John Lamb, an IT architect with IBM, is the author of the new book, The Greening of IT, a guidebook for optimizing IT infrastructure from top to bottom. Aimed at any level of the organization, from CEOs or CIOs to data center managers and sysadmins, the book digs in deep to some of the best existing ways for making IT systems as energy efficient as possible.

At the end of our wide-ranging talk, I asked John to walk me through a thought exercise that lays out the green IT projects that make the most sense for three kinds of companies: those just starting out, companies with some experience and upper-level buy-in, and companies that have gathered all the low-hanging fruit. That thought exercise has been posted as a podcast, and the audio and full transcript are online at

Matthew Wheeland: You're currently in South Africa working on an IT project, and I'm sure you travel all over the world doing this work What is your sense of the growth of green IT around the world, in the U.S. and abroad?

John Lamb.
John Lamb

John Lamb: Well, actually, it is very interesting that certainly things like green data centers and energy-efficiency is very global, and South Africa, although it's a developing economy, it's certainly much more developed than other parts of Africa. So we're seeing, in working with data centers in Africa, and including South Africa, there is a lot of potential for green data centers, especially for energy efficiency.

We've actually maxed out the power that can be supplied to the main data center here, so the customer -- a cell phone company -- is very interested in that. So it actually has shown me that this is very much a global area, and it's something that we can all contribute to -- just energy efficiency, of course, but even in green IT because we all are users of IT through cell phones PCs and the like.

MW: And it's interesting, just the other day at IBM's Green and Beyond Summit, I had a really interesting conversation with an IT manager for a county in Georgia, and he talked about how the county basically ran out of electricity availability. They'd hit the wall, and we were talking about drivers that he had seen towards these green data center projects and other green IT projects.

So I'm curious, what have you seen as sort of the most powerful driver towards undertaking any kind of green IT project?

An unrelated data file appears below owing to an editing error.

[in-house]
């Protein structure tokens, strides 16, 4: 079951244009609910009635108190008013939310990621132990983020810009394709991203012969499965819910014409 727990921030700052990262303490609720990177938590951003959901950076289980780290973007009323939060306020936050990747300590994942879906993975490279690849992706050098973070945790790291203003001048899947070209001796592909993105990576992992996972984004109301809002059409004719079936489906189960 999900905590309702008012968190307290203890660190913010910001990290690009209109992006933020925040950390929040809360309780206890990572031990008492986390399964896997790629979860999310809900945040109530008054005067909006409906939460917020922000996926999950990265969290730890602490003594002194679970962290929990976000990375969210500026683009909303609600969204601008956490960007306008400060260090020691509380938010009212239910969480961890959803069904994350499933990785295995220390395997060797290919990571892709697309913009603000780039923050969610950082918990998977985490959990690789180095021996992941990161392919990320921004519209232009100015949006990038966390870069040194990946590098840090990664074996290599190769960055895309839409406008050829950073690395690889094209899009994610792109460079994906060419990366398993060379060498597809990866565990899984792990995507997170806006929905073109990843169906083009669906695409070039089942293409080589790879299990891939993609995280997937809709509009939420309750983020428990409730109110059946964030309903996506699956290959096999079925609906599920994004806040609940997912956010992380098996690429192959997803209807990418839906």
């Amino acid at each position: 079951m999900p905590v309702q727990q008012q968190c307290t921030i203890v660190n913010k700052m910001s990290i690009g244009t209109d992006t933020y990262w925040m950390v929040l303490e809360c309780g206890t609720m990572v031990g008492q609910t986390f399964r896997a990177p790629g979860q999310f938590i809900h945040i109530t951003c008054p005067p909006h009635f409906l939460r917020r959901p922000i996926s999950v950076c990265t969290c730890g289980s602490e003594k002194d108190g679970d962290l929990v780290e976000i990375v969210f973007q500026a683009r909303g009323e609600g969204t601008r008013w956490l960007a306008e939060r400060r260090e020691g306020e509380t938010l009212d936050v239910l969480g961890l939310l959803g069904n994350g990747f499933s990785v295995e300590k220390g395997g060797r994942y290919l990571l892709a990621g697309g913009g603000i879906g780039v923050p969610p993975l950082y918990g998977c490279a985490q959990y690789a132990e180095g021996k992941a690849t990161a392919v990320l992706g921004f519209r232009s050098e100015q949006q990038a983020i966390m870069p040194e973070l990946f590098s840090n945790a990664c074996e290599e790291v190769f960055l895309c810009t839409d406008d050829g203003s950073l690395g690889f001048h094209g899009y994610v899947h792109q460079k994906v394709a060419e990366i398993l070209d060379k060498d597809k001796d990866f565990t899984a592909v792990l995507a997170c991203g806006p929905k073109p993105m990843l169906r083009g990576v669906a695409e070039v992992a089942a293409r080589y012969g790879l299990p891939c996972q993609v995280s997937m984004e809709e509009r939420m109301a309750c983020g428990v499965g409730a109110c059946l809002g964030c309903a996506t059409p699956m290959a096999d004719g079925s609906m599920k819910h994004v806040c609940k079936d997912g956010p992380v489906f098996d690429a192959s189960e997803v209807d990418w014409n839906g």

JL: Well, actually, in some of these areas running out of power is a great incentive, and it doesn't happen just in data centers in Georgia or in South Africa because -- and I mention this in the book -- Canary Warf in London ran out of power. This is the big financial area, and they were told the power company couldn't supply any more power, and south of 14th Street in Manhattan just hit the limit -- Con Ed could not supply any more power to data centers.

The greening of IT cover

So that is a crucial area, but mostly there is the financial incentive where you can save significant money. If you've got a large data center -- 25,000 square feet or so -- and you're paying 12 cents a kilowatt hour, just through energy efficiency you could cut that by 40 percent to 50 percent, which could be $2.5 million a year. So there are very substantial financial incentives to doing this. So I think that is a big hitter.

We could also go on and say, okay, well, there's corporate responsibility, and we all want to help the environment, but the cost savings helps.

But the nice thing about green IT is that without even considering being the good corporate citizen, just the financial incentives themselves are enough to make everybody, especially the CFOs, think about, "Well, this is a great thing to do, great payback, a good business incentive."

MW: Along those lines, I'm always curious what the surprises are that your clients find in the months after one of these projects has been completed. Is there anything that jumps out at you?

JL: Well, actually, the thing that jumps out right away, and this happens within IBM, too, is that before you can start off on energy efficiency, you have to baseline it. What are we using right now?

I've seen this with customers and within IBM itself; you can't measure it because there's one electric meter for the whole building, and in some cases for customers, too, the data center is only a small part of it, maybe 5 percent of the square feet. So it's very difficult to measure the power that's used.

So the old mantra is "you can't manage it if you can't measure it," so that's one of the things that continues to be surprising because customers, and even within IBM and certain data centers, they don't really know how much energy is being used.